Some women have daddy complexes. Wedding pictures are taken; son-in-law stands head to head with father-in-law; professions, habits, religious affiliations are matched subconsciously, or not.
We go to a bar, my husband and I. He is my height, five foot seven inches, three inches shy of my father, and weighs eighty pounds less than the man who taught me how to hunt.
They like to hunt together. Sometimes we drive down to Kentucky on Saturday nights and wait for the hunt. My father always knocks before he comes into the room he built, the room where we sleep. I imagine he’s afraid of seeing me naked, bedsheets thrown aside during the night. But I’m not. I never am. I wear an old tee shirt of my husband’s; the name of his first band ironed above my left breast. My husband jerks at the knock – the kids don’t knock on our bedroom door at home – then says, “I’m up.”
Why doesn’t he ever say that to me when I slip over him in the morning?
At the bar, my husband is asked to sing. He looks at me and winks. His voice is what lured me. Never mind that he was small. Never mind that his thighs were the size of my biceps. He could sing. So he does.
He sings one song after another. I think I’m forgotten. He’s stopped looking at me. He’s singing to the entire crowd; the men who wait until their cigarette ashes threaten to dirty the bar before tapping their smokes against tin ashtrays, the women who dance on the floor – pecking like chickens in a pen.
A man sits down next to me. My husband points and smiles through the lyrics. The man nods to my husband.
“Do you remember me?” he asks.
“Not at all,” I say.
He orders a whiskey sour and I laugh. A sour. Not straight. All sugared up.
“What do you do now?” he asks.
“I sit at home.”
“I sit at home sometimes, too.”
My father never sits at home. He always has something to do. He helped my brother build a cabin at his lake last year. He owns two autobody shops. He likes to hunt and fish.
My husband goes outside during the band break. He’s part of the band now even though we showed up on the sly.
“It’s better to talk now,” the man says. “Jared.” He touches my hand. “You’re Crystal. Crystal Gayle.”
He smiles this big grin that puffs his cheeks and makes me look away. Even though years ago I grew tired of the tugs on my long hair, of my namesake, while my head is turned to the side, I laugh too.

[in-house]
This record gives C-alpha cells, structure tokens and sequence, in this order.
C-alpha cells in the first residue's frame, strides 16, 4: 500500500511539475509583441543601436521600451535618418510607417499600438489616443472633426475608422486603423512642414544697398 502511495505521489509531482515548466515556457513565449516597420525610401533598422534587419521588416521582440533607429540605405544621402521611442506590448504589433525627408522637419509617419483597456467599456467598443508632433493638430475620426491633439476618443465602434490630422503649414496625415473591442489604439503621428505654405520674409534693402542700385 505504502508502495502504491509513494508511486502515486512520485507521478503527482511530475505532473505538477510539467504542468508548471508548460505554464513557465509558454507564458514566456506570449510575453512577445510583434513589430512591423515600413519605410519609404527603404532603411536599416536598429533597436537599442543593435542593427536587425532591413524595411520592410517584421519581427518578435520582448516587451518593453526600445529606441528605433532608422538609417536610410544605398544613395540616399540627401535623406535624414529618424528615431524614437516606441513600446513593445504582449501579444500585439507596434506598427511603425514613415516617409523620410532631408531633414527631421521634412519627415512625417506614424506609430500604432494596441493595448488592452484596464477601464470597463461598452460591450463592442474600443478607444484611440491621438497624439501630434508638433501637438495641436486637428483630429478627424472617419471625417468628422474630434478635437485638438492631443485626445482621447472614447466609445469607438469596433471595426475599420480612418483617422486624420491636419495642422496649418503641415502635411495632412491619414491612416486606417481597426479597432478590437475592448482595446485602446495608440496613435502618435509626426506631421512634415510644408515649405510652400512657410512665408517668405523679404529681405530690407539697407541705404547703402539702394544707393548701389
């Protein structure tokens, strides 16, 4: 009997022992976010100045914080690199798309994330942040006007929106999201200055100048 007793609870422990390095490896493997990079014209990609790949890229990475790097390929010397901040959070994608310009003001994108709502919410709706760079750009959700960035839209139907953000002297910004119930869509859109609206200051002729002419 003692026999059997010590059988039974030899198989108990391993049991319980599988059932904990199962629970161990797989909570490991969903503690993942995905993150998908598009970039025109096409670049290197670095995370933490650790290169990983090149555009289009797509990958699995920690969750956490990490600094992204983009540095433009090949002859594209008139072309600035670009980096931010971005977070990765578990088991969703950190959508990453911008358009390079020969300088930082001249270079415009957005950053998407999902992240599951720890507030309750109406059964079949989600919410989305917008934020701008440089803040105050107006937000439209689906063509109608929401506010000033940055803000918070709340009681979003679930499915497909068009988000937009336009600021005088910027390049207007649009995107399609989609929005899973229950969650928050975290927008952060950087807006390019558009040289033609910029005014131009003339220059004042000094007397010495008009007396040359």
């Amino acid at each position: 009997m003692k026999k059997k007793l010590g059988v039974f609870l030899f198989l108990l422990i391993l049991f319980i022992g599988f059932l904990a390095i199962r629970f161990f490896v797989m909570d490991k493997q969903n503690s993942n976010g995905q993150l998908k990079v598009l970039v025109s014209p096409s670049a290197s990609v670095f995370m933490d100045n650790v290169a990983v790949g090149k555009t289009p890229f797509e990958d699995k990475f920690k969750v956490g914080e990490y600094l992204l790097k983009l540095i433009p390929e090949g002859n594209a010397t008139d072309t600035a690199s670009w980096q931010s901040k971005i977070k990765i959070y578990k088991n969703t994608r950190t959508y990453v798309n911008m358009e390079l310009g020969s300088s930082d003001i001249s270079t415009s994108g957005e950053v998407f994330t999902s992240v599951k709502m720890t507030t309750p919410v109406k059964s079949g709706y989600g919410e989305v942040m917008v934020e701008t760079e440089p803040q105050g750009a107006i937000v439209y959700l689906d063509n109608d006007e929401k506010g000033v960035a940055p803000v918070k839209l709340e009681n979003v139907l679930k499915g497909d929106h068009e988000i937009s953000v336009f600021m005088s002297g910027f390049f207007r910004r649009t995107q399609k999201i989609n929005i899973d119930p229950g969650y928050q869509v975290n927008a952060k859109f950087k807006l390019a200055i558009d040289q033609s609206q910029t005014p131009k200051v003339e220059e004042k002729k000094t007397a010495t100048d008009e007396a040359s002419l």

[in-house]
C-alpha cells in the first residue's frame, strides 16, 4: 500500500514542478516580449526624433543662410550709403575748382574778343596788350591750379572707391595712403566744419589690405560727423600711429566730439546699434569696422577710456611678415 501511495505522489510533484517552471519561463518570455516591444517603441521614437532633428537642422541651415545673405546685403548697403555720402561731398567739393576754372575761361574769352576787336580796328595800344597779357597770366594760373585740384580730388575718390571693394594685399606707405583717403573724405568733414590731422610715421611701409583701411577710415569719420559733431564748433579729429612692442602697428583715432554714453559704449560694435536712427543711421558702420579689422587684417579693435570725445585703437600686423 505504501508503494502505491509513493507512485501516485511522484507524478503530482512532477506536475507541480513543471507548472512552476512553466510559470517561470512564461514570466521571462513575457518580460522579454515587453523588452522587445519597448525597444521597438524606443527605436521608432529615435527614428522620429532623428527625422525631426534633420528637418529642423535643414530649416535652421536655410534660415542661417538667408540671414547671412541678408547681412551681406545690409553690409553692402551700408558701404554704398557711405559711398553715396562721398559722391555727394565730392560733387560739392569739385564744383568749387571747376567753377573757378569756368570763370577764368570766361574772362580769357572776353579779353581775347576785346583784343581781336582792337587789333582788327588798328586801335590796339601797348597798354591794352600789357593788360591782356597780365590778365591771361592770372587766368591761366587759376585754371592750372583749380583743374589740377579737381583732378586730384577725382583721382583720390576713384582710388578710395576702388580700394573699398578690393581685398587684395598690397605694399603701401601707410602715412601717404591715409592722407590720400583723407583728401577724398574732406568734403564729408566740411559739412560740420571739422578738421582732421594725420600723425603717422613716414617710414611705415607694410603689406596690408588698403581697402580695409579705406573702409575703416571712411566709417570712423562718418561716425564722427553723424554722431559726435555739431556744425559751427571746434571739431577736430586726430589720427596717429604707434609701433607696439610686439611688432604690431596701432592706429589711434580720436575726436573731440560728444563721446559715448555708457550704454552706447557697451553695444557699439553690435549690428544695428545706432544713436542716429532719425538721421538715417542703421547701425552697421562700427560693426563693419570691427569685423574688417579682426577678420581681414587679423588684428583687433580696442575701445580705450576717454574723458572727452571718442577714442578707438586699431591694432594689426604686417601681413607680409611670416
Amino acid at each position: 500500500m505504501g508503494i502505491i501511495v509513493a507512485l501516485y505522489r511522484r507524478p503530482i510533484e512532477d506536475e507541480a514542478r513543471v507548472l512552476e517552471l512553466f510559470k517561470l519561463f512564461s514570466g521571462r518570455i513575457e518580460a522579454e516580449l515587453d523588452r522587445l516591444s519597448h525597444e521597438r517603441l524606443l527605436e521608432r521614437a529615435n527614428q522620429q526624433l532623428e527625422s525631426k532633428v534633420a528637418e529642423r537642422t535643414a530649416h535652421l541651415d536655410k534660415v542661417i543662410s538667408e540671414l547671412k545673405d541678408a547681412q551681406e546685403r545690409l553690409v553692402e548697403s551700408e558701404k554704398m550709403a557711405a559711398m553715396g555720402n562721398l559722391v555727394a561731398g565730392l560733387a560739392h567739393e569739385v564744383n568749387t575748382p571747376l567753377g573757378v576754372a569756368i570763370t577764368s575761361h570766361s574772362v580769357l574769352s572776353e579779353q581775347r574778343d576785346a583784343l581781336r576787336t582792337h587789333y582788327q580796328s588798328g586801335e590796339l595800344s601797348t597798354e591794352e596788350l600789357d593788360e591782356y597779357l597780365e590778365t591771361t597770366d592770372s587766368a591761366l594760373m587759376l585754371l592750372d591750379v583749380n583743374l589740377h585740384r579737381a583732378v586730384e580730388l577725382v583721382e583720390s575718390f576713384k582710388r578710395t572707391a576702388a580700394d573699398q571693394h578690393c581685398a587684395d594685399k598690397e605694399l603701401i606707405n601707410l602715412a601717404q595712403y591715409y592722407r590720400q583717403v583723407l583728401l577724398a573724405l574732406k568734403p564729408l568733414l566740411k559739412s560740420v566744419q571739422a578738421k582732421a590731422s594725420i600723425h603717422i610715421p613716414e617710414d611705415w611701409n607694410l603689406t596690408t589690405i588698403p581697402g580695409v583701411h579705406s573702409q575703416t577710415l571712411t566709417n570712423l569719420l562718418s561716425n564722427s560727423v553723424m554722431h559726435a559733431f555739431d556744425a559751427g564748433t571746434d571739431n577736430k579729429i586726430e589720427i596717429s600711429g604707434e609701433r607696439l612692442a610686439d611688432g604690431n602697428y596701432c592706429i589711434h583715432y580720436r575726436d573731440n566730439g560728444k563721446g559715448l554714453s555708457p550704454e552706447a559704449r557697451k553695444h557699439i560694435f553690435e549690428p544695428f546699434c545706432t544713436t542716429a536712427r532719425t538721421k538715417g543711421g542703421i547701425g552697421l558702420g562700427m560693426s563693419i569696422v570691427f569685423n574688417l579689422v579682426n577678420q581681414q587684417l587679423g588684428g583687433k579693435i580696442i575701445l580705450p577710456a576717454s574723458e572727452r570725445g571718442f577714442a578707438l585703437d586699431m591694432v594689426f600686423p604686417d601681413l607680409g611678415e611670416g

The next weekend we go camping. My husband and Jared have rekindled their old friendship. They’ve spoken on the phone for the past three nights, planned, called other friends, and my husband, for the first time in years, found a babysitter all on his own.
“Have Crys look,” he says.
Some guy I don’t know passes me a porno mag.
“Are they real or fake?” my husband asks. “Crys knows,” he says. “She can spot them a mile away.”
“I don’t want to look at this,” I say, tossing the magazine into the bonfire.
“What the fuck?” The owner of the magazine stands up on the other side of the fire. He has on plastic flip flops from Walmart and is holding a can of Busch light.
“Grow up,” I say, before walking down to the lake.
“Maybe she’s seen too much,” I hear my husband say. “Here’s five bucks. Sorry about the magazine.”
No one comes down to me for a very long time. The sun has faded into the kind of orange that reminds me of the sherbert Push-Pops my dad used to buy at the local grocery when I was a kid.
“I’d tell you they were childish but you’d think I was trying to make small talk,” Jared says, sitting on the sandstone rock below me.
“Did you ever do this when you were a kid?” he asks. He takes a pocketknife from his pocket and scrapes against the rock, collecting bits of sand in the palm of his hand. He holds them out to me for inspection and I’m afraid to touch his hand.
“Yes. When I was bored. Are you bored?”
“Only slightly,” he says. “It’s wearing off.”
“Why did you do that?”
“Ditch the mag or storm off?” I ask.
“Ditch the mag.”
“Women are women are women,” I say.
Jared gets off the rock and sits next to me. He stretches out his legs, that like mine, are thick; mine from dancing – I don’t ask about his.
“It’s time to eat,” he says.
“Is that why you came down here?” I ask.
He sits across the fire. I sit beside my husband.
“Try this,” my husband says, balancing a bite of coleslaw and Ramen noodles on his fork.
“Didn’t you just cut your Brautwurst with that fork?”
“Just eat it. You’ll like it.”
“No thank you.”
The only thing I have to eat is what I brought – pasta salad. I try not to look at Jared but notice, through the blue light of the fire, the curly noodles and dark bits of veggies that fill his plate.
Someone brought two inflatable boats. They are tied off to a stake in the dirt on the bank of the deep.
I know how to row a boat. The lake behind the house where I grew up had water moccasins, cattails, and dragonflies that skimmed across the algae. My dad taught me how to row. We used to fish together until my parents divorced and I read a PETA magazine which told me about the nerves in the mouths of fish.
The lake is quiet except for the distant claps around the bonfire where my husband sits strumming a guitar.
Out on the water, I float in a teal and yellow boat; my life dependent upon the lifejacket cinched around my chest and the strength in my legs.
My husband made me bring the walkie-talkies.
“Are you coming in?” he asks.
“Sometime,” I say.